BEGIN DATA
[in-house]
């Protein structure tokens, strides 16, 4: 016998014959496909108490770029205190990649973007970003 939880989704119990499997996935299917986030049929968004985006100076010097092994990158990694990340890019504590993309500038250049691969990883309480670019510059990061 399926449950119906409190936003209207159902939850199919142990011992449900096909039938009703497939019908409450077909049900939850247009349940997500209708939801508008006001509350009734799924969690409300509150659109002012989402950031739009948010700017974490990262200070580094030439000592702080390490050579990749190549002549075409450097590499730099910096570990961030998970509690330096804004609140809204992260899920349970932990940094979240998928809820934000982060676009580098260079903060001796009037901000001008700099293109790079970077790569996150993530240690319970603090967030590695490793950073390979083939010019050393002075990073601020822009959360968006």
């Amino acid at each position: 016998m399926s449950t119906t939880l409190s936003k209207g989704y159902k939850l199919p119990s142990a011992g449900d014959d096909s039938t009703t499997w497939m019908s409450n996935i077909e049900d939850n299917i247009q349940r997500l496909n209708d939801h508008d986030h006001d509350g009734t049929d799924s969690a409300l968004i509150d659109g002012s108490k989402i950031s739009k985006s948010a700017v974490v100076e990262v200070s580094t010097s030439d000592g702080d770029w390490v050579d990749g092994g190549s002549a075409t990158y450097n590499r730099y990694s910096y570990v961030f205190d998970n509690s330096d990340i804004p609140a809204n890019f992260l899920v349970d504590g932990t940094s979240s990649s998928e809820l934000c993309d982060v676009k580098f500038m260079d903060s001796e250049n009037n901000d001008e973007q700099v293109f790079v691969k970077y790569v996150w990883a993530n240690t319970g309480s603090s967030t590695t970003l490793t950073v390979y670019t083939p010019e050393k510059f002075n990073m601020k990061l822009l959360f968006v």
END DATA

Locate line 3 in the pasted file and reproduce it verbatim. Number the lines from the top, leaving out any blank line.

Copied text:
């Amino acid at each position: 016998m399926s449950t119906t939880l409190s936003k209207g989704y159902k939850l199919p119990s142990a011992g449900d014959d096909s039938t009703t499997w497939m019908s409450n996935i077909e049900d939850n299917i247009q349940r997500l496909n209708d939801h508008d986030h006001d509350g009734t049929d799924s969690a409300l968004i509150d659109g002012s108490k989402i950031s739009k985006s948010a700017v974490v100076e990262v200070s580094t010097s030439d000592g702080d770029w390490v050579d990749g092994g190549s002549a075409t990158y450097n590499r730099y990694s910096y570990v961030f205190d998970n509690s330096d990340i804004p609140a809204n890019f992260l899920v349970d504590g932990t940094s979240s990649s998928e809820l934000c993309d982060v676009k580098f500038m260079d903060s001796e250049n009037n901000d001008e973007q700099v293109f790079v691969k970077y790569v996150w990883a993530n240690t319970g309480s603090s967030t590695t970003l490793t950073v390979y670019t083939p010019e050393k510059f002075n990073m601020k990061l822009l959360f968006v």